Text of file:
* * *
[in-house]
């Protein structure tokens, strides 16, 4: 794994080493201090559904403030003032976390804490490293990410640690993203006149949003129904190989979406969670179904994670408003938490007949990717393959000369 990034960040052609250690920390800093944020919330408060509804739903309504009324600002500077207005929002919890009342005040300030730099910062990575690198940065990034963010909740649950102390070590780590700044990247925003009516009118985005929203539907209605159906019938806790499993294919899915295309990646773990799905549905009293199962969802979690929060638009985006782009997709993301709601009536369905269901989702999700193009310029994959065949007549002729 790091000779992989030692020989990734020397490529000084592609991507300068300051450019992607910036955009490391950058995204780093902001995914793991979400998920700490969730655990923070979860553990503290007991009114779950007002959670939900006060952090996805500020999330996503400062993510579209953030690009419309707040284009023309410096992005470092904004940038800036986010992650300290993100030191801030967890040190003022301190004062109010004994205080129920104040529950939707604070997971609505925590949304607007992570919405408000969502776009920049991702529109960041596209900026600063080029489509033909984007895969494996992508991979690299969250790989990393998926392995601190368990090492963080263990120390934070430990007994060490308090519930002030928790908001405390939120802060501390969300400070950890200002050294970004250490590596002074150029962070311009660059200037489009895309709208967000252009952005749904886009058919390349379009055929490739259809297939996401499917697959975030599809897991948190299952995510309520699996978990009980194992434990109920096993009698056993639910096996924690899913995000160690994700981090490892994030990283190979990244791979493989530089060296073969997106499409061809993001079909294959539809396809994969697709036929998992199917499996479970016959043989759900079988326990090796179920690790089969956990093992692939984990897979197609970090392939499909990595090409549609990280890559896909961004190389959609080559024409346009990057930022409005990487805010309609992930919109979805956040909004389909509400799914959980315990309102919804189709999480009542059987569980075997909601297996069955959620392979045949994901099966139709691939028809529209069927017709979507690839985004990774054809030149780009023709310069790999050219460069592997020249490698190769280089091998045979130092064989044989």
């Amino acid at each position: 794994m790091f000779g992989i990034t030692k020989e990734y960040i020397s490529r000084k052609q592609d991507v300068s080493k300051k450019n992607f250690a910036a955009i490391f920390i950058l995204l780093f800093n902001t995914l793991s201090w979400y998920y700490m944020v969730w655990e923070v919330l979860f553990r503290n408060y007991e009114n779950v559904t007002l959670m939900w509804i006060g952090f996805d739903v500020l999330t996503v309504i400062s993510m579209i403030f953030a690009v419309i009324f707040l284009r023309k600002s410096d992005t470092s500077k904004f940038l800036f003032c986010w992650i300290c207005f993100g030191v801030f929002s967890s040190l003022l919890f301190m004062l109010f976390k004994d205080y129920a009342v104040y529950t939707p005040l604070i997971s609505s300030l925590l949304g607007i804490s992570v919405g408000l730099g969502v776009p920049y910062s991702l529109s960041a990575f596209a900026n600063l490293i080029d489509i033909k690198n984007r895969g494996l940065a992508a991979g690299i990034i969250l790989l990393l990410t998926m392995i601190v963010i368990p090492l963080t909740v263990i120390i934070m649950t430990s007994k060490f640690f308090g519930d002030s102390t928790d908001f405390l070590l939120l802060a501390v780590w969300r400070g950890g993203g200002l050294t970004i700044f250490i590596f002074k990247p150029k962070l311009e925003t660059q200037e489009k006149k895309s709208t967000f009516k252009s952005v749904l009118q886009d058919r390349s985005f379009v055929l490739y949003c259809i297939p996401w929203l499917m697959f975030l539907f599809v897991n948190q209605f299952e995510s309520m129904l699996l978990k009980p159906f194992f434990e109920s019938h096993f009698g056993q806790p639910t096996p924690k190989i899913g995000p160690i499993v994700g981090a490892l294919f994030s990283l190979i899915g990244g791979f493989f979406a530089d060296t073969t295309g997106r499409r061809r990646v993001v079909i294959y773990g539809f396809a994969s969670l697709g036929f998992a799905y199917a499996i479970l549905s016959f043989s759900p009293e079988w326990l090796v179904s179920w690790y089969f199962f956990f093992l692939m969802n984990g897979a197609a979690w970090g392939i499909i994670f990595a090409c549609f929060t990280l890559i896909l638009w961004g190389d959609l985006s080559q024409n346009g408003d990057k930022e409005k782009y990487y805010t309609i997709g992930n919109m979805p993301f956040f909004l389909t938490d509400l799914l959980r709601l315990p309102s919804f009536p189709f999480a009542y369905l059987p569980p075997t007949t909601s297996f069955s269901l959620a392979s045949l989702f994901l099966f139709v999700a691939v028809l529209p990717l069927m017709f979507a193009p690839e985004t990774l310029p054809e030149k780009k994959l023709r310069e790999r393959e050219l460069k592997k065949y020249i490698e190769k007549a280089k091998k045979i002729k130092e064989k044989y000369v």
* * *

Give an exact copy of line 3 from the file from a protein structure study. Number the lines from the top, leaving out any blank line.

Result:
């Amino acid at each position: 794994m790091f000779g992989i990034t030692k020989e990734y960040i020397s490529r000084k052609q592609d991507v300068s080493k300051k450019n992607f250690a910036a955009i490391f920390i950058l995204l780093f800093n902001t995914l793991s201090w979400y998920y700490m944020v969730w655990e923070v919330l979860f553990r503290n408060y007991e009114n779950v559904t007002l959670m939900w509804i006060g952090f996805d739903v500020l999330t996503v309504i400062s993510m579209i403030f953030a690009v419309i009324f707040l284009r023309k600002s410096d992005t470092s500077k904004f940038l800036f003032c986010w992650i300290c207005f993100g030191v801030f929002s967890s040190l003022l919890f301190m004062l109010f976390k004994d205080y129920a009342v104040y529950t939707p005040l604070i997971s609505s300030l925590l949304g607007i804490s992570v919405g408000l730099g969502v776009p920049y910062s991702l529109s960041a990575f596209a900026n600063l490293i080029d489509i033909k690198n984007r895969g494996l940065a992508a991979g690299i990034i969250l790989l990393l990410t998926m392995i601190v963010i368990p090492l963080t909740v263990i120390i934070m649950t430990s007994k060490f640690f308090g519930d002030s102390t928790d908001f405390l070590l939120l802060a501390v780590w969300r400070g950890g993203g200002l050294t970004i700044f250490i590596f002074k990247p150029k962070l311009e925003t660059q200037e489009k006149k895309s709208t967000f009516k252009s952005v749904l009118q886009d058919r390349s985005f379009v055929l490739y949003c259809i297939p996401w929203l499917m697959f975030l539907f599809v897991n948190q209605f299952e995510s309520m129904l699996l978990k009980p159906f194992f434990e109920s019938h096993f009698g056993q806790p639910t096996p924690k190989i899913g995000p160690i499993v994700g981090a490892l294919f994030s990283l190979i899915g990244g791979f493989f979406a530089d060296t073969t295309g997106r499409r061809r990646v993001v079909i294959y773990g539809f396809a994969s969670l697709g036929f998992a799905y199917a499996i479970l549905s016959f043989s759900p009293e079988w326990l090796v179904s179920w690790y089969f199962f956990f093992l692939m969802n984990g897979a197609a979690w970090g392939i499909i994670f990595a090409c549609f929060t990280l890559i896909l638009w961004g190389d959609l985006s080559q024409n346009g408003d990057k930022e409005k782009y990487y805010t309609i997709g992930n919109m979805p993301f956040f909004l389909t938490d509400l799914l959980r709601l315990p309102s919804f009536p189709f999480a009542y369905l059987p569980p075997t007949t909601s297996f069955s269901l959620a392979s045949l989702f994901l099966f139709v999700a691939v028809l529209p990717l069927m017709f979507a193009p690839e985004t990774l310029p054809e030149k780009k994959l023709r310069e790999r393959e050219l460069k592997k065949y020249i490698e190769k007549a280089k091998k045979i002729k130092e064989k044989y000369v």